· More cross-linguistic coverage of language acquisition (with an emphasis on Spanish acquisition) proves invaluable to students in all fields because of the growing non-English speaking segment of US population.
· New coverage of infant development and precursors to language development (Chapter 2) emphasizes why the first year of life sets the stage for typical language development-particularly in the perception and comprehension domains.
· Expanded coverage of contemporary topics such as communication in non-human primates; individual variation in human language development; and cultural influences that impact language development (Chapters 1 & 8) puts language development into larger biological, social, and cultural context.
· Newest research on the nature and most effective treatment of language disorders in children (Chapter 9) summarizes information from thousands of research reports on autism spectrum disorder, hearing impairment and cochlear implants, children with SLI and other populations.
· Recent findings on language use in mature/older adults (Chapter 11) explores findings related to language following stroke and language in individuals with Alzheimer's Disease.
· Revised projects and activities engage the reader with extended, hands-on, and real-world applications.
Jean Berko Gleason, PhD. is one of the world's leading experts on children's language and one of the founding mothers of the field of psycholinguistics. She created the famous Wug Test, which reveals how children learn the rules of language, such as how to make singular words plural. Her current work investigates parents' speech and the interactive nature of language acquisition. She is the author of leading textbooks in her field and many influential studies of aphasia, language development, gender differences in language, and language in the Roma community in Hungary. Dr. Berko Gleason is Professor Emerita in the department of psychology at Boston University. A member of the Academy of Aphasia, she is past president of the International Association for the Study of Child Language and of the Gypsy Lore Society. Her work is frequently cited in the professional literature, and has been featured in the popular media. She is profiled in the PBS online Nova Science Now series The Secret Life of Scientists.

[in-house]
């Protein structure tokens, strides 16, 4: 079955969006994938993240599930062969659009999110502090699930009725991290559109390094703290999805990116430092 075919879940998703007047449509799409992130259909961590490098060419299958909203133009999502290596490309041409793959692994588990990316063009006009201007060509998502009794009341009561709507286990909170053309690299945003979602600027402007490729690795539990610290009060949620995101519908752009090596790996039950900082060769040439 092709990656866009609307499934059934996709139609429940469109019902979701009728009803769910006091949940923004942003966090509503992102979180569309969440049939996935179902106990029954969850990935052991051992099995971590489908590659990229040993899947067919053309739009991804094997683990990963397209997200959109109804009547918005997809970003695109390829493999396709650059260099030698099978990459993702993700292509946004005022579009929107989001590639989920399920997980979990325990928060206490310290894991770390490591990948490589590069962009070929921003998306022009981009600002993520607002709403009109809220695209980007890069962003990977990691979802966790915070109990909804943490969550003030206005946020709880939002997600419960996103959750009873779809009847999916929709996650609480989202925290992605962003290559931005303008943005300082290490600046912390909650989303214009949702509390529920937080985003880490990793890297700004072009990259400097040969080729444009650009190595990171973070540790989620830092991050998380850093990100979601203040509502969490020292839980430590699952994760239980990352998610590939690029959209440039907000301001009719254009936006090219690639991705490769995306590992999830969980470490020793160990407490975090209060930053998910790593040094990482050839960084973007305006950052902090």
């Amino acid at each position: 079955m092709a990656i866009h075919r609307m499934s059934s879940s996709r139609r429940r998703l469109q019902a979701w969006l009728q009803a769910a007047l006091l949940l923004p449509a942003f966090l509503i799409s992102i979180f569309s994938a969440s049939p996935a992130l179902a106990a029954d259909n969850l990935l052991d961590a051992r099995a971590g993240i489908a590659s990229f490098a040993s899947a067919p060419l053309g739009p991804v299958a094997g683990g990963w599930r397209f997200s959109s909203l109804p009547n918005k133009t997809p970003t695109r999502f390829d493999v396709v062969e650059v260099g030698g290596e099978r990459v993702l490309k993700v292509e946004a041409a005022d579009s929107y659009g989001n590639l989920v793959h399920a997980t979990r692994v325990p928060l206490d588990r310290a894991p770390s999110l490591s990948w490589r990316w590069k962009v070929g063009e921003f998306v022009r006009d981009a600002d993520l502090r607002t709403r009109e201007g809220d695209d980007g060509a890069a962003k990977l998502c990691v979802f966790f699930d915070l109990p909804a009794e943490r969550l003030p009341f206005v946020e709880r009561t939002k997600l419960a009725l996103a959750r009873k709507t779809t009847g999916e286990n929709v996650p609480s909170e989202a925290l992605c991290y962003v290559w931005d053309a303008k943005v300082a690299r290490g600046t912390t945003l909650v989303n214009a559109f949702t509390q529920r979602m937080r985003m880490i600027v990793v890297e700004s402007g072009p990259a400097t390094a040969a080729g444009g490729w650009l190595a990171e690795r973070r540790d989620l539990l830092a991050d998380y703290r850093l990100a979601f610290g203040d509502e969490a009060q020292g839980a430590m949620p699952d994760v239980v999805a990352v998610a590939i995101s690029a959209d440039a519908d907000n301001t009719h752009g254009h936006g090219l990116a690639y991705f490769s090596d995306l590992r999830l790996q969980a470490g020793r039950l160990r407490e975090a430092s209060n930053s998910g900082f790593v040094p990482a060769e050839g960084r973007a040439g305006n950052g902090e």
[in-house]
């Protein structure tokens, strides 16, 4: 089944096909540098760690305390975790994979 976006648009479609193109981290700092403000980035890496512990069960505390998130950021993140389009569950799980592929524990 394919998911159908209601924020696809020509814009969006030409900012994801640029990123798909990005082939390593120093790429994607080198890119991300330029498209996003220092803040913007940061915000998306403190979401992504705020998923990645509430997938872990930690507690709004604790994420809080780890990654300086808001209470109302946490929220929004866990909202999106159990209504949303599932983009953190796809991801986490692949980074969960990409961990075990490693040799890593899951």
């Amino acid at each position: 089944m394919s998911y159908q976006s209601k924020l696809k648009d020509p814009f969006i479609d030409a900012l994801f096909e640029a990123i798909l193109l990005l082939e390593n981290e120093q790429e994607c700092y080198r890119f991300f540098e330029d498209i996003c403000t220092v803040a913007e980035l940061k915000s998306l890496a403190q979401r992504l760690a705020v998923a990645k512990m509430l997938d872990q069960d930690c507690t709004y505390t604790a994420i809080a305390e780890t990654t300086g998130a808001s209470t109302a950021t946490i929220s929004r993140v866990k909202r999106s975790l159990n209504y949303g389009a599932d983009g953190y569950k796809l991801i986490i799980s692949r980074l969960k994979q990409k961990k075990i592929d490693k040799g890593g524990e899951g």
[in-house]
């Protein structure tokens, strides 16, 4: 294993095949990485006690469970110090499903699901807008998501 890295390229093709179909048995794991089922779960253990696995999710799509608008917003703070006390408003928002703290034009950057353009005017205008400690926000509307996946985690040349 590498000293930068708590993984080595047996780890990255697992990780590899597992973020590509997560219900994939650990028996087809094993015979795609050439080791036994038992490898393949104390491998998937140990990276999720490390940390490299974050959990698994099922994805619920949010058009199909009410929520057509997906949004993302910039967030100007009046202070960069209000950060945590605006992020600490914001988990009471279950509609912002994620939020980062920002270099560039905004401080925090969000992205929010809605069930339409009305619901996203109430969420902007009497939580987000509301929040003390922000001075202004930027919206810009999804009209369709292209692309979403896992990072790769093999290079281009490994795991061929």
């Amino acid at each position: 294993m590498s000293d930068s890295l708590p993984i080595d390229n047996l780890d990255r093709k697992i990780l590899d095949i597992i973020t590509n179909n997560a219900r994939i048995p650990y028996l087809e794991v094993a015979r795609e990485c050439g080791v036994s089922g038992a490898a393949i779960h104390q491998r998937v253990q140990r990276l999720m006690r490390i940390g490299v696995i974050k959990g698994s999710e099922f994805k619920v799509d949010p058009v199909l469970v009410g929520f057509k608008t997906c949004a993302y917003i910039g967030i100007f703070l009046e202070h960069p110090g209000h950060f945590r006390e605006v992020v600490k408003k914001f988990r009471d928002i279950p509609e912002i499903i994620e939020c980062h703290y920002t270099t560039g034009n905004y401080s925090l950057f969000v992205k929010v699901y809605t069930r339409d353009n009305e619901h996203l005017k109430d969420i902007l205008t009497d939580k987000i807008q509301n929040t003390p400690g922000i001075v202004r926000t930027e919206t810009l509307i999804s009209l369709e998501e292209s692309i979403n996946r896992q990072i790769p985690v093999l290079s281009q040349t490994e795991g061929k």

Nan Bernstein Ratner, Ed.D., C.C.C. is Professor and Chair, Department of Hearing and Speech Sciences, University of Maryland at College Park. Dr. Bernstein Ratner is the editor of numerous volumes, and author of numerous chapters and articles addressing language acquisition and fluency in children. Many of her research reports can be found in the Journal of Speech and Hearing Research and other major journals, with chapters in major texts on child speech and language development. With Jean Berko Gleason, Dr. Bernstein Ratner is the author of the text Psycholinguistics as well as prior editions of Language Development. Dr. Bernstein Ratner currently serves as Co-editor of Seminars in Speech and Language. In 1996, Dr. Ratner was made a fellow of the American Speech Language and Hearing Association. In 2006, she was presented with the Distinguished Researcher Award by the International Fluency Association.